Time to pick up the pace on the ol’ Cannonball Read–two reviews/month will not get me to 52 by the end of the year!
I’ve written about a lot of girly books so far this year, and this one is definitely not. (Well, I’m a girl, and I liked it, but you know.)
At the age of 14, British teen Jaime Carpenter witnessed his father’s murder by heavily armed gunmen. Now two years later, he’s attacked by a strange girl with red eyes and his mother is kidnapped. As if this weren’t enough to take in, he’s then picked up by Frankenstein (the monster, who has taken his creator’s name) and brought to The Loop, the secret underground lair of Department 19 which was founded in order to eradicate vampires by the men who killed Dracula and which is still run by their descendants. Jaime himself is the descendant of Julian Carpenter, Abraham von Helsing’s valet, and his dad worked for the department Jaime’s whole life, but neither Jaime nor his mother had any kind of clue. Jaime’s dad died as a traitor to the organization, having betrayed them to Alexandru one of the oldest vampires still in the world, a fact which doesn’t endear him to many of his father’s former colleagues.
After getting over some of the shock of discovering all of this, Jaime insists on attempting to rescue his mother, with the help of Frankenstein, who was one of his father’s dearest friends, and Larissa, the vampire girl who attacked Jaime on Alexandru’s orders but who was unable to kill him. Jaime goes through 48 hours of super intense military training, and is (in a narratively convenient coincidence) a complete natural. Jaime and Frankenstein follow many useless leads, and all of their attempts to find out what’s really going on keep the reader guessing til the very end. There’s a minor bit of romance between Jaime and Larissa (not surprisingly), and a pretty epic and graphic final confrontation. Hill sets us up perfectly for a sequel, though of course I can’t tell you how. Flashbacks to the beginning of the department and later missions ably fill in details of the vampire mythology in this world.
Lots of gore, plot twists and turns, and one kid’s quest to rescue his mom and exonerate his dad make this book a great read for teen guys, girls and grownups.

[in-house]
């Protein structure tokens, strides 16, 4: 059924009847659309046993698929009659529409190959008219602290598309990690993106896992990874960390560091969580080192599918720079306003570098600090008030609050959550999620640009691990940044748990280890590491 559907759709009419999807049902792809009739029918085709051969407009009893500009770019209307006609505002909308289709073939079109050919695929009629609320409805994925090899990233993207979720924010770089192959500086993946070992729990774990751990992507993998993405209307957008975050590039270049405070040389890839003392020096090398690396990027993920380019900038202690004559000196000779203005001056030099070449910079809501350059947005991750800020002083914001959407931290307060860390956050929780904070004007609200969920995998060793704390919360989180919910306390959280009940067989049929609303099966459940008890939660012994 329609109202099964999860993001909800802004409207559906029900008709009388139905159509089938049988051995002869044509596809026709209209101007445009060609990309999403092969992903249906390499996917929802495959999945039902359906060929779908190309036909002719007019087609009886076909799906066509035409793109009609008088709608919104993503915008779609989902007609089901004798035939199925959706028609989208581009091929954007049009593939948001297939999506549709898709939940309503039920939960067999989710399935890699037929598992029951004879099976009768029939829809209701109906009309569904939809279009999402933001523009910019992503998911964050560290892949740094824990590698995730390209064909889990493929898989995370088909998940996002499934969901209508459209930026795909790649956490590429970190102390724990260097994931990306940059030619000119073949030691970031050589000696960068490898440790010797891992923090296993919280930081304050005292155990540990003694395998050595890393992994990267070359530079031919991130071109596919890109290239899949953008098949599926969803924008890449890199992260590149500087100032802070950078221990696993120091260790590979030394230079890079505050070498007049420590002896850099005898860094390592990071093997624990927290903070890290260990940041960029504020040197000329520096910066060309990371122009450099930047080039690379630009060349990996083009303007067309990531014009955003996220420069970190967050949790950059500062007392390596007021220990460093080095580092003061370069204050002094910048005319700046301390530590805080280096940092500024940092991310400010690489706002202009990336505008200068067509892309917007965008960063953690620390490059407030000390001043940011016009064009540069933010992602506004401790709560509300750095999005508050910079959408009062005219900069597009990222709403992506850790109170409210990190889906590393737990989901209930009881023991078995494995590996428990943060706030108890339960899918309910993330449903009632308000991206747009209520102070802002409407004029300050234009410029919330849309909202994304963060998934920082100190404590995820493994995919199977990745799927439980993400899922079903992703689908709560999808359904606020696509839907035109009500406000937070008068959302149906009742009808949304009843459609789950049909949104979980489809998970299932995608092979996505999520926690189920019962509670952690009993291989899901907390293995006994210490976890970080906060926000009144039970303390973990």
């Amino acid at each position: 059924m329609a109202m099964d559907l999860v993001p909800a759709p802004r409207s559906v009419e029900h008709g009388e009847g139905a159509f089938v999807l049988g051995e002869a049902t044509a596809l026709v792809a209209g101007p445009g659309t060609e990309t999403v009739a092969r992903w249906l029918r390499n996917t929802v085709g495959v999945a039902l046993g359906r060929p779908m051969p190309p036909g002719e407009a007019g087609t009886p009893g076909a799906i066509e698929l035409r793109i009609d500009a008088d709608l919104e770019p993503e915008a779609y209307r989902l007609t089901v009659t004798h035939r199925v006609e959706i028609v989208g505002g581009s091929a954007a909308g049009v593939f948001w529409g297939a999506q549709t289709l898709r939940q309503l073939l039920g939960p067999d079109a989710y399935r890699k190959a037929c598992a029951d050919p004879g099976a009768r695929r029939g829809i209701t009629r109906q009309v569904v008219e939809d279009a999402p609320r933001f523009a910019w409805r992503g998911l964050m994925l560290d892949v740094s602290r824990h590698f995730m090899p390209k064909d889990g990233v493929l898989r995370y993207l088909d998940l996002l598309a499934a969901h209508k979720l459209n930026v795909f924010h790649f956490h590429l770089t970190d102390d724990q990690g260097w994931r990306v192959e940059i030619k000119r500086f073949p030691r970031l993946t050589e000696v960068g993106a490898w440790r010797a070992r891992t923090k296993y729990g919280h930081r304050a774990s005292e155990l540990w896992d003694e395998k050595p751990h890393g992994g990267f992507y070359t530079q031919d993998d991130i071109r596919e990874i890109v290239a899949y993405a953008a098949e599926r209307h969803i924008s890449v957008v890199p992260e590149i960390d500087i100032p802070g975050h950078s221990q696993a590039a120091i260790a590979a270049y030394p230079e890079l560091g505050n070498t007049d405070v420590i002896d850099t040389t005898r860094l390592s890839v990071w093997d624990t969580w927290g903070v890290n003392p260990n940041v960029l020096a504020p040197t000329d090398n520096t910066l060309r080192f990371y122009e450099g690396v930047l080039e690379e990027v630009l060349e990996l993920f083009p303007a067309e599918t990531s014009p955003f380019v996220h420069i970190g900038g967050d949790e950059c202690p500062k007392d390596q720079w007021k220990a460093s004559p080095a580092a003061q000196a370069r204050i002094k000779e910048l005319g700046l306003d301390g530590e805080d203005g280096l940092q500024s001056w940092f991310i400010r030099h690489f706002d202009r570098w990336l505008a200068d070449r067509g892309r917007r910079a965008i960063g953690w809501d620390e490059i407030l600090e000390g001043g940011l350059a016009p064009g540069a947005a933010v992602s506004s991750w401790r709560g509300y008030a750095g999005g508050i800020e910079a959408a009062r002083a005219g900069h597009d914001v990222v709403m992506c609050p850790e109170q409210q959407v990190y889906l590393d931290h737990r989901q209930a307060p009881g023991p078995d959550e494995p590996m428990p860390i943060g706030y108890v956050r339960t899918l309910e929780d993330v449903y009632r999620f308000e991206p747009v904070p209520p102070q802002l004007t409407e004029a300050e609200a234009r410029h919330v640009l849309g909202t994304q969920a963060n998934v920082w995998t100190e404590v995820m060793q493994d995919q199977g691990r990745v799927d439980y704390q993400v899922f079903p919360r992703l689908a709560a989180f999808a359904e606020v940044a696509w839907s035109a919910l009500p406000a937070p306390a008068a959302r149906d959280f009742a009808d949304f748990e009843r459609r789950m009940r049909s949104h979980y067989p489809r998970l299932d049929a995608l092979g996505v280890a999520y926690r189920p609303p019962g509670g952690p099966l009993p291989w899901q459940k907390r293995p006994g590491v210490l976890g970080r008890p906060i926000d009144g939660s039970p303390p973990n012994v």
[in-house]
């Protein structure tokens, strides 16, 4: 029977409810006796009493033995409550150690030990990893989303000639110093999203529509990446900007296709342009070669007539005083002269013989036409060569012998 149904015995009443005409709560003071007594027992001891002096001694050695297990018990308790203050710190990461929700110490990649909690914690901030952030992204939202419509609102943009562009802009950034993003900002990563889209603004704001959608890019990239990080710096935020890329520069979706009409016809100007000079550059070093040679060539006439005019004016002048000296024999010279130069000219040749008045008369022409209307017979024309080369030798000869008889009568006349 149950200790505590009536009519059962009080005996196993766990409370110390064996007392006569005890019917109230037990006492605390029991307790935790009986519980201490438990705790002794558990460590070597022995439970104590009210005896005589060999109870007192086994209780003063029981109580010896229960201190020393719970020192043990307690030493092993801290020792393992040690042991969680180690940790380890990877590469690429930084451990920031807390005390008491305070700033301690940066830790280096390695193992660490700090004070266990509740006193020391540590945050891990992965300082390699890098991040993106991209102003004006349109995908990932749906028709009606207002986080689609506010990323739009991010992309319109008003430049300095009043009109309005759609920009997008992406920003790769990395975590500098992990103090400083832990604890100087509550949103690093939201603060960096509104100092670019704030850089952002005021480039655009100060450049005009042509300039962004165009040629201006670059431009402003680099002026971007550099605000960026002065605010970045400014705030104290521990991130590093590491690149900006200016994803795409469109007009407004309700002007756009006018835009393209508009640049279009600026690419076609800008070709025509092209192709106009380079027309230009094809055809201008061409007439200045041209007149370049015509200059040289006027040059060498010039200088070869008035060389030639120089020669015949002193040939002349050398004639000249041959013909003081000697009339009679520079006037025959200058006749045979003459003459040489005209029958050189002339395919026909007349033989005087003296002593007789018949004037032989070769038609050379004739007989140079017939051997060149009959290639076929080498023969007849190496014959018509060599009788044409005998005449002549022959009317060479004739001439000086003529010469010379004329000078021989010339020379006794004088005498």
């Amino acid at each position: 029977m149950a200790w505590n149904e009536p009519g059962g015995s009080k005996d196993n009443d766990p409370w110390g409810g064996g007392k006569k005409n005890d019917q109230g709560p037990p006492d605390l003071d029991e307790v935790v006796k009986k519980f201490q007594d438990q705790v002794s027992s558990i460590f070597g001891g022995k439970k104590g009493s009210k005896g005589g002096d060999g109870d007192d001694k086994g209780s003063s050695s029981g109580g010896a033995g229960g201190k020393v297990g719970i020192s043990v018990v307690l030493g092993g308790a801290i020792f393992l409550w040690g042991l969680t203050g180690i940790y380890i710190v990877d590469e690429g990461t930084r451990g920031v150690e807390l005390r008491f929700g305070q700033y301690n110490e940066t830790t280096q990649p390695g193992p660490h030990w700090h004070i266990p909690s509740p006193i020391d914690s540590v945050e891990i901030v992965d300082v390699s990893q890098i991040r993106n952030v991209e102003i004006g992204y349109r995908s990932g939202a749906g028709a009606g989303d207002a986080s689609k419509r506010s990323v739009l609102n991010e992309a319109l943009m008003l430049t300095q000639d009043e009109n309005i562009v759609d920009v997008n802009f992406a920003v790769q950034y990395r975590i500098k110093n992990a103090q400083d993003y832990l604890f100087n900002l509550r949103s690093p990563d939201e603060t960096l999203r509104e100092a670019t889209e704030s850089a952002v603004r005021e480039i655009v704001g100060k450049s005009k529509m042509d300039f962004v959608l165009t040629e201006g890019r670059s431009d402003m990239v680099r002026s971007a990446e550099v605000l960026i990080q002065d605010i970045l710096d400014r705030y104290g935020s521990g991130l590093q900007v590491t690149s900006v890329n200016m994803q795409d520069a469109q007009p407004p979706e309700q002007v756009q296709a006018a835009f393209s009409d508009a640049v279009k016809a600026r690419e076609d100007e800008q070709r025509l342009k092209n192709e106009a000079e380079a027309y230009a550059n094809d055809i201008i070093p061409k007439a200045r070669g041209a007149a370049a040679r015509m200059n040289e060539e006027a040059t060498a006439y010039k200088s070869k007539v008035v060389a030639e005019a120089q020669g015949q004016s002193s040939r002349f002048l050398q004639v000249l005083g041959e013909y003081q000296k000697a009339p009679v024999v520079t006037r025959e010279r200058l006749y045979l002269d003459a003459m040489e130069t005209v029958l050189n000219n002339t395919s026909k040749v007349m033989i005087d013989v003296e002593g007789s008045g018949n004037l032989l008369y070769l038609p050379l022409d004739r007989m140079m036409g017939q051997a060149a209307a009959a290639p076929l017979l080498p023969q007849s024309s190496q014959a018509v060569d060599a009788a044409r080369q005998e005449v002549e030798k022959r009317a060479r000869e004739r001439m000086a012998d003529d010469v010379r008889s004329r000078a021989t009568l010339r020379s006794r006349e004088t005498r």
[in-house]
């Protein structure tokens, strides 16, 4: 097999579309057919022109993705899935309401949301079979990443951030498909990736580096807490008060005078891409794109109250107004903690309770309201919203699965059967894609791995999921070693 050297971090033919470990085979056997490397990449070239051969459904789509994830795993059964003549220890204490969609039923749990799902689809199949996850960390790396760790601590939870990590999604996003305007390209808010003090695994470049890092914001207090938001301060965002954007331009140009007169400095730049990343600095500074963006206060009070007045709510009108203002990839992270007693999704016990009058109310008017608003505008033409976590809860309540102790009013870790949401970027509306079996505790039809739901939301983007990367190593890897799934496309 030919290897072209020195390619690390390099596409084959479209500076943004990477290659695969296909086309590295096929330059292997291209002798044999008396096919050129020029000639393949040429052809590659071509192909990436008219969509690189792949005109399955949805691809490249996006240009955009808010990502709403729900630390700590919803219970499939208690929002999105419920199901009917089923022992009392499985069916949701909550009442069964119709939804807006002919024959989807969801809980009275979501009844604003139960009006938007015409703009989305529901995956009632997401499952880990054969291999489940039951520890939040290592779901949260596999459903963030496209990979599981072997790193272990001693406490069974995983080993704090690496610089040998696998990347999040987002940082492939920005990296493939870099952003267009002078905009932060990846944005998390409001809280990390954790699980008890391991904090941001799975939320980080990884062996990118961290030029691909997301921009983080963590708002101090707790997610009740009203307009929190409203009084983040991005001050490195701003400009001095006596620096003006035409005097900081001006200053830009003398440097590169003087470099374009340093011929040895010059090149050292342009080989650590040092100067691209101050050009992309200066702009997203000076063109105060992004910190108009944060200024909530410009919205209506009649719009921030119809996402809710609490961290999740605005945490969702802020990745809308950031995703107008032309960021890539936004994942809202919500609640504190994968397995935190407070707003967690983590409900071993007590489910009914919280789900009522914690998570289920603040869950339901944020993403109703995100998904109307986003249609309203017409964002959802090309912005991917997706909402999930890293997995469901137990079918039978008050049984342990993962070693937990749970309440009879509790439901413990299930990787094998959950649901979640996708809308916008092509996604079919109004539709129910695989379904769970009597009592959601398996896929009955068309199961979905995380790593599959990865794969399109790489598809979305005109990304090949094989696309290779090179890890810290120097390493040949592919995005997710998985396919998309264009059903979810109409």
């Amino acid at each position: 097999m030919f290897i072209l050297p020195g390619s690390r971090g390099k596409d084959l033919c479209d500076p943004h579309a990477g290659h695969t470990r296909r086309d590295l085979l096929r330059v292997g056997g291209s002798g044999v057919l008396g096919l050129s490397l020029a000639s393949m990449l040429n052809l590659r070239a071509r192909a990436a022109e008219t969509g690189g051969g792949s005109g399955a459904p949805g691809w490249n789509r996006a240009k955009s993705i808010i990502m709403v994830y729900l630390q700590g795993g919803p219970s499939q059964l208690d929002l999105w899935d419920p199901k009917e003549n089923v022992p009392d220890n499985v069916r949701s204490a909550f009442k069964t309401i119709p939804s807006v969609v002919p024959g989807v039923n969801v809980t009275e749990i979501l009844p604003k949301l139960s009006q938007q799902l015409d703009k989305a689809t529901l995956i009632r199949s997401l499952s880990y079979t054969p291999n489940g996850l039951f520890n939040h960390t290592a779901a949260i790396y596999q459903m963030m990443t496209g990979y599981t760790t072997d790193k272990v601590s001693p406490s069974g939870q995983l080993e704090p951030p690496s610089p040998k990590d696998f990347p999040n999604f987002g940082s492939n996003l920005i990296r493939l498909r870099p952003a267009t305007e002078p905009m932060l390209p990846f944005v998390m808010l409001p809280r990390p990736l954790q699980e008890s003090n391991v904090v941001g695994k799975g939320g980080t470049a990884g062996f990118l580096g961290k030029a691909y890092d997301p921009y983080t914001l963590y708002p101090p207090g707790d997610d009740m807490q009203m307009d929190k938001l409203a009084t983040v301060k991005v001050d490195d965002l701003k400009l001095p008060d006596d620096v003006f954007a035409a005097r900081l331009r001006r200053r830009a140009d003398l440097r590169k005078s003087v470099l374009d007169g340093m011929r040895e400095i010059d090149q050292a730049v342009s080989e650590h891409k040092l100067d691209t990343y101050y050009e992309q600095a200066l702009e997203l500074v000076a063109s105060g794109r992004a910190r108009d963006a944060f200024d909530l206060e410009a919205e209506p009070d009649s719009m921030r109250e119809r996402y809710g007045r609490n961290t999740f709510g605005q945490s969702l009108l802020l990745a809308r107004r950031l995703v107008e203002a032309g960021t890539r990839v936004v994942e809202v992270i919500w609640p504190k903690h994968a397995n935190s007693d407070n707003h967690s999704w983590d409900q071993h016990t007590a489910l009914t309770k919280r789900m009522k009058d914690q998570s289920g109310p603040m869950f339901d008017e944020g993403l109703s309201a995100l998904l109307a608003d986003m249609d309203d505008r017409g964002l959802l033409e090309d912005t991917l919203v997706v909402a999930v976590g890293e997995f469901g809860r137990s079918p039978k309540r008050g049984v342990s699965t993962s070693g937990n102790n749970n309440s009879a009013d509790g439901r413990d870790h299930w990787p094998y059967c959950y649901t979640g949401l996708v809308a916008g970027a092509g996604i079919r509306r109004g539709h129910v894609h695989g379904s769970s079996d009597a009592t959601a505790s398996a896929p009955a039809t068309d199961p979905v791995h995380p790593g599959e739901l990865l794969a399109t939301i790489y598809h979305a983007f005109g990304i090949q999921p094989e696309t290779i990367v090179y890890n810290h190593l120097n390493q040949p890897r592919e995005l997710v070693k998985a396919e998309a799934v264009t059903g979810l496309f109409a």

It’s supposed to be the perfect prom night for Bliss–she’s even just requested “their song” for her and her boyfriend. But then she discovers him making out (very intensely) with her best friend in the back of their group’s limo. Filled with rage, but unwilling to show any cracks in her perfect popular girl veneer before her other friends, Bliss seeks out bad girl Jolene, who for some reason has shown up at the prom dressed in pink ruffles (so unlike her!), to help her exact revenge upon her boyfriend and former best friend. They coerce shy nerd girl Meg to be their getaway driver, and Meg, having been stood up by her pity date, goes along. The story is told in alternating chapters by the three girls as they steal a diary, crash both a college and high school party, break and enter and eat at Dairy Queen.
There’s nothing much that breaks new ground here. Bliss has been the super popular girl who will do anything to maintain her status, surprised to find herself liking these two misfits. Jolene, the renegade pushing people away to hide her vulnerability, really is a nice girl. Meg is the mouse who turns out to be secretly hot behind her glasses. But this book is still a fun ride through that classic one crazy night. Basically, it’s a perfect teen movie waiting to happen.
Somehow, this is my second review of a book about a girl named Bliss. Strange, that.
The book begins with Beatles lyrics and will get the titular song stuck in your head for days.
Amy is a teenager about to be cryogenically frozen for a 300 year journey from Earth (Sol-Earth) to a planet near Alpha Centauri (Centauri-Earth). She watches her mother and father go through this painful process, and chooses to go with them, even though her father gives her the chance to stay with her aunt and uncle (and stay around her boyfriend Jason). She will go with her parents to see this new world.
Elder is also a teenager, but he has lived his whole life aboard the spaceship Godspeed. He is named Elder because he will take over as leader of the ship when Eldest retires. There is a strict generational structure aboard the Godspeed, and anyone with even a hint of creativity is house in the Ward in the Hospital, and given mental meds.
Amy somehow wakes 50 years early. Her cryo chamber was unplugged, but she is saved by Elder, Eldest and the doctor before she drowns in the cryo fluid. So many things are strange about the ship to Amy–the ship is monoethnic, the people seem to have no emotions, there’s amazing biometric technology, and Eldest holds up Hitler as a great example of a leader. Elder is fascinated by Amy’s red hair and pale skin and she begins to upset his belief in the system. Together they discover that everything is not as hunky dory as Elder had thought. Perhaps the point of leadership is not to eliminate discord, as Eldest had taught.
The background of the mission is really unclear. What was this Financial Resource Exchange on Earth that funded the Godspeed mission? The people aboard the ship use “frex” as an epithet, which seems like it comes from the name of this exchange, but it’s not ever discussed why. The ending is also pretty abrupt. Despite these flaws, I did enjoy reading this book quite a bit. It’s Revis’s first novel and I’m excited to see what comes next for her. Will it be a sequel?